I have three examples from the Olympus XA(n) series – an XA, an XA1 and an XA2. The XA1 is pretty much ignored by “serious photographers” apparently – it doesn’t have the nice electronic shutter (being completely battery-free) and has absolutely no focussing controls at all, just automatic exposure.
There is something about this that makes it an excellent street photo camera. Here are some pictures from a recent roll that I took, using Fomapan 100 (I’m now very fond of Fomapan film but that’s a separate issue). Yes, it has fixed focus, but at just the distance that you would actually want to focus when taking snapshots on the street. These Olympus people weren’t stupid. Plus, do note that you can get an XA1 for about a fiver on eBay.
I got the Olympus XA that I bid for in the post earlier today, incidentally, for all those thousands of you who are fascinated with my eBay activity. So now I have an XA, an XA1 and an XA2. That’s probably enough to be getting on with.
They all look extremely similar, but are really quite different in operation. I took the XA out today and wandered around snapping with it for a bit; it is much more of a “compact 35mm rangefinder” than a “camera you keep in your pocket in case aliens land next to you”. It has optical focusing, an ƒ2.8 lens, aperture-based exposure and an indicator of the current shutter speed in the viewfinder (from 1/500 to 2s). These are all quite simple to use, but one will be tempted to spend more time fiddling with them to get a perfect picture I suspect, rather than just pointing and taking the picture and seeing how it comes out later.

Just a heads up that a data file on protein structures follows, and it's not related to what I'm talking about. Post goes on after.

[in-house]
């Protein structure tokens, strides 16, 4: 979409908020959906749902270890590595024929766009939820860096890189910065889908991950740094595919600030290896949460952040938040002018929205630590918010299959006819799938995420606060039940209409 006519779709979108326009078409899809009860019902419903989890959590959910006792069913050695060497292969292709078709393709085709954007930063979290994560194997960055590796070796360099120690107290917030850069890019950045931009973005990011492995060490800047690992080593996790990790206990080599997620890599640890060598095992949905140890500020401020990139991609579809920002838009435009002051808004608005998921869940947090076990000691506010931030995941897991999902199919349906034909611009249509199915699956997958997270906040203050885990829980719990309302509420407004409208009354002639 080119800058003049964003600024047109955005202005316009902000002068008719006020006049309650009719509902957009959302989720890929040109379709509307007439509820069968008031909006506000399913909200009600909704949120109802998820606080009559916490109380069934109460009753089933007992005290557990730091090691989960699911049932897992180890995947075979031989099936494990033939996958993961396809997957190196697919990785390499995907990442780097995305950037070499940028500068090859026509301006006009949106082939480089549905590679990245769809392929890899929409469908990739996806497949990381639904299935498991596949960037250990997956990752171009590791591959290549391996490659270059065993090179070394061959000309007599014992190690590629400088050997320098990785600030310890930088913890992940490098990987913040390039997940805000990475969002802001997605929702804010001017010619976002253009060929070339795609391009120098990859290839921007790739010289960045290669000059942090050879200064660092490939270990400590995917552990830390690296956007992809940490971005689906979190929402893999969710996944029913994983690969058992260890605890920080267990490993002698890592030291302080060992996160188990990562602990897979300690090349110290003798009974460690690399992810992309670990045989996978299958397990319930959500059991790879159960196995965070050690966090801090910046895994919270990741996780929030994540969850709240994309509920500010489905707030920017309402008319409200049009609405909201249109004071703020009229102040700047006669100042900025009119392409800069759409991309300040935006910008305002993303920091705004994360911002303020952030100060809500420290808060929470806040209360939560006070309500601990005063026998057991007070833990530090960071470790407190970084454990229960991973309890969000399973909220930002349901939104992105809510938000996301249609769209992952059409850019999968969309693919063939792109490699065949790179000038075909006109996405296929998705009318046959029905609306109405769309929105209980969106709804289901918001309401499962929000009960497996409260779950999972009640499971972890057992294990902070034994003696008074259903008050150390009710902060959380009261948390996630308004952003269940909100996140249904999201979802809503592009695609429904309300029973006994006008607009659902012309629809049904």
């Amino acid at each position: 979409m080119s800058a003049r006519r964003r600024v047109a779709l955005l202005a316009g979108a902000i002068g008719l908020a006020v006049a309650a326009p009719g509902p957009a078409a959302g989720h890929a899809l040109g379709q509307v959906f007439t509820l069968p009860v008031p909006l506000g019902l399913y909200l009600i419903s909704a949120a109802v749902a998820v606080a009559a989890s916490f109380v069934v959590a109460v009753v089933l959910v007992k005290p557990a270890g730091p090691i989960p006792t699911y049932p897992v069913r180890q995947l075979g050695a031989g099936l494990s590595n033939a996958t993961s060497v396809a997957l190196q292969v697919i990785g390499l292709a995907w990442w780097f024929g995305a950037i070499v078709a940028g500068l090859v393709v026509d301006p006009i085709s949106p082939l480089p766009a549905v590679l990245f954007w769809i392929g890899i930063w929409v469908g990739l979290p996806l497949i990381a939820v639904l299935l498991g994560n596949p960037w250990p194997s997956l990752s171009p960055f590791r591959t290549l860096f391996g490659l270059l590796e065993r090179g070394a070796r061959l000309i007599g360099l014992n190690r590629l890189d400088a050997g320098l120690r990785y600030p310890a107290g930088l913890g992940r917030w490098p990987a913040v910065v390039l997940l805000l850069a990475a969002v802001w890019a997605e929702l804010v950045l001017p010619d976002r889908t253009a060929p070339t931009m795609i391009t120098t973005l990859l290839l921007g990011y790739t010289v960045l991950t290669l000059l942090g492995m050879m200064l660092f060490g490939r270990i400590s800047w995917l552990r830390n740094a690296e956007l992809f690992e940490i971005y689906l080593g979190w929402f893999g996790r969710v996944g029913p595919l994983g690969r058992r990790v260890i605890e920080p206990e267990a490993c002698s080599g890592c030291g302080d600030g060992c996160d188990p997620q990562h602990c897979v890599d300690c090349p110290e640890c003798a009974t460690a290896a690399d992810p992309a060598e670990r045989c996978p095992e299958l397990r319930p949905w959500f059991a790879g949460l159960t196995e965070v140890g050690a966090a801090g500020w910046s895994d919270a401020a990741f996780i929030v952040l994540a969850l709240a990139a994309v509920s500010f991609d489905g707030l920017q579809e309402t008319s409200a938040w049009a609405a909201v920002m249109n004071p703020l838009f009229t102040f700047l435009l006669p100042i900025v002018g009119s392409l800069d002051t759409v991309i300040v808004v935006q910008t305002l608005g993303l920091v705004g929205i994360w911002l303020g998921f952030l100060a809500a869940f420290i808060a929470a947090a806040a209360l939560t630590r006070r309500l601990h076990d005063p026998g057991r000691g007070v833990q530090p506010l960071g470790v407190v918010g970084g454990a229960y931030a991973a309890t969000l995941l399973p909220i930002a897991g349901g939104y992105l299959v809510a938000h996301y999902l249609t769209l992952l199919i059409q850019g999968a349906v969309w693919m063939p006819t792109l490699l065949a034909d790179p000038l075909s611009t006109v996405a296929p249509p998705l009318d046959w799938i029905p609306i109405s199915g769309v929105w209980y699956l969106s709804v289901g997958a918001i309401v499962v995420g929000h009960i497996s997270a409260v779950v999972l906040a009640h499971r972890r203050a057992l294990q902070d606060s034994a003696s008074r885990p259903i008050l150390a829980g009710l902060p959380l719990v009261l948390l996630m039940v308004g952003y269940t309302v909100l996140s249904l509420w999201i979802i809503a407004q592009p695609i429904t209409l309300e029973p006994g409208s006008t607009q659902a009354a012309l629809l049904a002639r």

The XA1, in contrast, has automatic exposure and basically no controls at all apart from setting the film speed and whether you want to use the flash – not even focusing. It doesn’t have a battery; the lightmeter works with a selenium photoelectric cell. I have some surprisingly good pictures from it though. The XA2 is in-between, with three focus zones and the same light-touch electronic shutter release as the XA.
I suppose the relative use of them for “street photography” depends on exactly how you think of this concept as working.